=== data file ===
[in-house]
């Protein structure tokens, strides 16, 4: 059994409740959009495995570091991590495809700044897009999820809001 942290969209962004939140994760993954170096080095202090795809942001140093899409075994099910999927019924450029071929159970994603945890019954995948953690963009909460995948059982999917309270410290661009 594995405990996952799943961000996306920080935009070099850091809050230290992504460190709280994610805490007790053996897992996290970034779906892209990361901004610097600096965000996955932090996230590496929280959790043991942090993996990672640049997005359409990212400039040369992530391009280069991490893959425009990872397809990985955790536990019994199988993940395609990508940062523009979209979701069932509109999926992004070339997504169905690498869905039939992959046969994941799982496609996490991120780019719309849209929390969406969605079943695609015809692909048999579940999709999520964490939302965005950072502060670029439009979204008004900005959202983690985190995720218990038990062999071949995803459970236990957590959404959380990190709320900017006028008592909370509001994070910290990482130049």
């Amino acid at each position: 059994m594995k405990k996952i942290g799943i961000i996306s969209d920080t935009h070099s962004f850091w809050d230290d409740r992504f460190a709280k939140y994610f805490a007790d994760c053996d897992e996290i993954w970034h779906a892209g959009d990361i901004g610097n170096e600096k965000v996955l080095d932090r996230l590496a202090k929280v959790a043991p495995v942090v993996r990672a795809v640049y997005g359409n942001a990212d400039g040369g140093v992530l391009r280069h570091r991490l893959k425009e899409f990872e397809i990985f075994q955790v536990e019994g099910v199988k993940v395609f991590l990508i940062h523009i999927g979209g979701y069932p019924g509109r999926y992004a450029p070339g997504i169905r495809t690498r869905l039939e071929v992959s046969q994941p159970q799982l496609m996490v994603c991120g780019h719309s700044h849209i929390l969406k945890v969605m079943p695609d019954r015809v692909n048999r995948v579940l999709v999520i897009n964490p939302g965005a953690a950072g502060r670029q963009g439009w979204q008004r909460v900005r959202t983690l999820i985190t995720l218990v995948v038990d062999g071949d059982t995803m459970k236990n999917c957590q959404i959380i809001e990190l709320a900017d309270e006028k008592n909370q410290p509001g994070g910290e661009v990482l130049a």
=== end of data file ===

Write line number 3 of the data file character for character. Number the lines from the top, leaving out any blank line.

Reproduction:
């Amino acid at each position: 059994m594995k405990k996952i942290g799943i961000i996306s969209d920080t935009h070099s962004f850091w809050d230290d409740r992504f460190a709280k939140y994610f805490a007790d994760c053996d897992e996290i993954w970034h779906a892209g959009d990361i901004g610097n170096e600096k965000v996955l080095d932090r996230l590496a202090k929280v959790a043991p495995v942090v993996r990672a795809v640049y997005g359409n942001a990212d400039g040369g140093v992530l391009r280069h570091r991490l893959k425009e899409f990872e397809i990985f075994q955790v536990e019994g099910v199988k993940v395609f991590l990508i940062h523009i999927g979209g979701y069932p019924g509109r999926y992004a450029p070339g997504i169905r495809t690498r869905l039939e071929v992959s046969q994941p159970q799982l496609m996490v994603c991120g780019h719309s700044h849209i929390l969406k945890v969605m079943p695609d019954r015809v692909n048999r995948v579940l999709v999520i897009n964490p939302g965005a953690a950072g502060r670029q963009g439009w979204q008004r909460v900005r959202t983690l999820i985190t995720l218990v995948v038990d062999g071949d059982t995803m459970k236990n999917c957590q959404i959380i809001e990190l709320a900017d309270e006028k008592n909370q410290p509001g994070g910290e661009v990482l130049a």